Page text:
A Hall Of Fame Case For; Zack Greinke

Posted by Noah Wright on

By: Noah Wright

 

RHP Zack Greinke has been an ace for years on end. When he likely finishes out his career on the contract he is on, Greinke could be a potential borderline HOF candidate. However, right now looking at his numbers, does he have what it takes to get the votes for the HOF?

Why he should make the Hall:

Greinke’s ERA of 3.41 ranks 177 all time. It’s similar to HOF caliber players such as Roy Halladay (3.38), and Tom Glavine (3.54). His FIP completely mirrors his ERA. At 3.41, he has a lower FIP than that of Warren Spahn (3.44), and Mike Mussina (3.57). Both of which are in the Hall Of Fame. Greinke throughout his career has been one of the best control pitchers. He has a career 2.15 BB/9 rate. Baseball Reference pins him at 147th all time (that includes relief pitchers as well). Greinke has shown he has HOF control, as he has a lower BB/9 rate than Hall Of Fame Pitchers such as Don Drysdale, Don Sutton, Bert Blyleven, and Rube Waddell. In contracts, Greinke has 2457 K’s. If he continues at a 200 strikeout per season rate, he should end his career at or above 3000 K’s. The RHP starter has a very impressive career 1.174 WHIP. That ranks within the top 100 of all time pitchers, both relief and starter. Needless to say, he is ranked higher than a handful of great talents in the past. His 123 ERA+ is also a top 100 all time between relief pitchers and starting pitchers. The same could be said about his career WAR of 60.7, as it ranks within the top 100.  Greinke was a top notch pitcher throughout the prime of his career. From 2007 to 2015, Greinke had a 3.04 ERA, 3.07 FIP, and 1.145 WHIP. He walked batters at just a 2.2 per 9 rate, and struck them out at an 8.5 per 9 rate. He was insusceptible to the long ball too, as he gave up only 145 in 1760 and a third innings. Greinke also has one of the best single seasons in modern baseball history. In the past 100 years, Greinke’s ERA in 2015 of just 1.66 is the 7th best single season ERA. He finished that year with 222.2 innings under his belt, a FIP of just 2.76, WHIP of a miniscule .844 (4th best single season WHIP in the last 100 years), and opponent average of .187 (also one of the best single season opponent averages in the past 100 years). He kept walks almost completely off the board at a 1.6 per 9 rate, and gave up only 14 home runs. He also struck out 200 batters exactly. Overall, he was worth 9.1 bWAR. Greinke has even been as good as a #2 starter recently as 2017 and 2018. Between those two seasons, Greinke posted a 3.20 ERA, 3.51 FIP, and and 1.076 WHIP. Throughout his career, Greinke has been to 5 all-star games, has a Cy Young under his belt (2009), 3 Gold Gloves (2014-2017), a Silver Slugger (2013), and a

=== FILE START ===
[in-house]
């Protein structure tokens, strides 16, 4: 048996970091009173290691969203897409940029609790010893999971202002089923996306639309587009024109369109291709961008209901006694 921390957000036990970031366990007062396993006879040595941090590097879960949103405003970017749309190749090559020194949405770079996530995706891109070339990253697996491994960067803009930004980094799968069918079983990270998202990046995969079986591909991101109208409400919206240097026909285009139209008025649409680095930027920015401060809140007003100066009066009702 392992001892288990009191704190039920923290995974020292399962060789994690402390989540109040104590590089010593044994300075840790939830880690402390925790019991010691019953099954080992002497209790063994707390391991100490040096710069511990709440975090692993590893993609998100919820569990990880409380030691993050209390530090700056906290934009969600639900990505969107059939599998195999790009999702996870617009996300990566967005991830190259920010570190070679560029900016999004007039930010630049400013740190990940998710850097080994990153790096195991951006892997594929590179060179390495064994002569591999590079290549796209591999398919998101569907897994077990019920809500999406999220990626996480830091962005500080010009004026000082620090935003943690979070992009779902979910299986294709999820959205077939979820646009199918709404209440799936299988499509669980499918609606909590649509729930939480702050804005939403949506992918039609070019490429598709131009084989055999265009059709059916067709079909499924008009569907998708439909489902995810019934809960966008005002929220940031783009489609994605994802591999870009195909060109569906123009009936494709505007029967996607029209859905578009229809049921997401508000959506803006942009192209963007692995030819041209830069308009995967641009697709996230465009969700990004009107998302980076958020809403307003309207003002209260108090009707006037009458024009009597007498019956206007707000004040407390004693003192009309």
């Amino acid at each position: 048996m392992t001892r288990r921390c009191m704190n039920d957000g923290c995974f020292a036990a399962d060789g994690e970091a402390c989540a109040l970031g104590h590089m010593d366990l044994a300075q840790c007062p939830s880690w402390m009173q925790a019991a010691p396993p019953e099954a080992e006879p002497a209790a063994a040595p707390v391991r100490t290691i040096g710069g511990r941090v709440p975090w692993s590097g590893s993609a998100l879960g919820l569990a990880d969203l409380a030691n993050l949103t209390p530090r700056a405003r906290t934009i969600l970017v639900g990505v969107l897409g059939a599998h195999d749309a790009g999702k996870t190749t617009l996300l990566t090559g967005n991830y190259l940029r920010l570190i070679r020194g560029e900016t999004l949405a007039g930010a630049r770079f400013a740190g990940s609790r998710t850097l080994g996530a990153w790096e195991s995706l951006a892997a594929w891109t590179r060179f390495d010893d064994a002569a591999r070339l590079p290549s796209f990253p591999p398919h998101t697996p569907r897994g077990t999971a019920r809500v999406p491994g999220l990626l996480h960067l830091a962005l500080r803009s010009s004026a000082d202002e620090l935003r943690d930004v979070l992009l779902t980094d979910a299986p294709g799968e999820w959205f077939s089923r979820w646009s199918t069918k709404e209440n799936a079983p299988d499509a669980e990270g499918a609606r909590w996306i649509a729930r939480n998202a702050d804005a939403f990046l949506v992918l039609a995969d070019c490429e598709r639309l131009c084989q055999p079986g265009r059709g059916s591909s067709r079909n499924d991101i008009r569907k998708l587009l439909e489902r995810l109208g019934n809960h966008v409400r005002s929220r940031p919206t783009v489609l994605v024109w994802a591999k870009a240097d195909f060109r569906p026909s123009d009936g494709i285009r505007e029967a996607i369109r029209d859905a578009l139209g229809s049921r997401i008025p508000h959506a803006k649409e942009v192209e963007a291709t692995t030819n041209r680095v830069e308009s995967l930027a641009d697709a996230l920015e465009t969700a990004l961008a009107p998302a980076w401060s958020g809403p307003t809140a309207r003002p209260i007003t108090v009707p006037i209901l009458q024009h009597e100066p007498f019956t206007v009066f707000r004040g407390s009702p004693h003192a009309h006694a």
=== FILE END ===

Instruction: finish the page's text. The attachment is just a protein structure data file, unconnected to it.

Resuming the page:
Why he shouldn’t make the Hall:
Overall, Greinke’s HR/9 of .9 is average. He ranks right around HOF pitcher Jack Morris, which is one of the few HOF comparables in that stat. However, what could kill Zack Greinke’s Hall Of Fame chances is his future performance. Zack is getting older; much older. He’s currently 35 years of age. He is on a contract until he is 37. He has already shown some signs of aging this year. Greinke has struggled greatly through his first 16 and a third innings of 2019. His fastball has seen a large dip this year, as it’s reached below 90 MPH for the first time in his career. While he’s never been a pitcher to overpower someone, it’s clear he no longer has the speed on his pitches as he once did.

Conclusion:

Right now, Zack Greinke has a solid chance of making the Hall. I would say he could make it in the middle ballots. However, his chances could greatly hinge on his performance in the next few years. If he continues to pitch like he is now, then he could see his chances slip away from him. A similar comparison could be Mariners RHP Felix Hernandez. In the fact that he looked like a HOF pitcher for most of his career, but started to see his numbers and chances slip in recent seasons.


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